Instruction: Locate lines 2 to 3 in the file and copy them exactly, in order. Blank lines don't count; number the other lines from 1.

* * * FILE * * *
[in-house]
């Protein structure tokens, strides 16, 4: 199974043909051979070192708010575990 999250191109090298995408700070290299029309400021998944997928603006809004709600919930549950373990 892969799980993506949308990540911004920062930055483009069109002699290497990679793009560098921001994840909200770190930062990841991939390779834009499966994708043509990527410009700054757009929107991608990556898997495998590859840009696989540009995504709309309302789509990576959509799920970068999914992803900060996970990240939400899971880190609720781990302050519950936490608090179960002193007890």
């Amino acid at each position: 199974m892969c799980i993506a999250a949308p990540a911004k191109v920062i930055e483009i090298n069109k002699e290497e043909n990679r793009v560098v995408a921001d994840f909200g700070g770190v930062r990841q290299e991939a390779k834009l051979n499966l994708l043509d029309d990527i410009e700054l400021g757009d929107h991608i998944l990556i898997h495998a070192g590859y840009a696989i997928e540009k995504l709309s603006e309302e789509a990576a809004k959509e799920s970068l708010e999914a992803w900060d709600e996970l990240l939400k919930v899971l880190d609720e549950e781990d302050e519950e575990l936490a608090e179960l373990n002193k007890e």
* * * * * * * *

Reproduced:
């Protein structure tokens, strides 16, 4: 199974043909051979070192708010575990 999250191109090298995408700070290299029309400021998944997928603006809004709600919930549950373990 892969799980993506949308990540911004920062930055483009069109002699290497990679793009560098921001994840909200770190930062990841991939390779834009499966994708043509990527410009700054757009929107991608990556898997495998590859840009696989540009995504709309309302789509990576959509799920970068999914992803900060996970990240939400899971880190609720781990302050519950936490608090179960002193007890």
């Amino acid at each position: 199974m892969c799980i993506a999250a949308p990540a911004k191109v920062i930055e483009i090298n069109k002699e290497e043909n990679r793009v560098v995408a921001d994840f909200g700070g770190v930062r990841q290299e991939a390779k834009l051979n499966l994708l043509d029309d990527i410009e700054l400021g757009d929107h991608i998944l990556i898997h495998a070192g590859y840009a696989i997928e540009k995504l709309s603006e309302e789509a990576a809004k959509e799920s970068l708010e999914a992803w900060d709600e996970l990240l939400k919930v899971l880190d609720e549950e781990d302050e519950e575990l936490a608090e179960l373990n002193k007890e």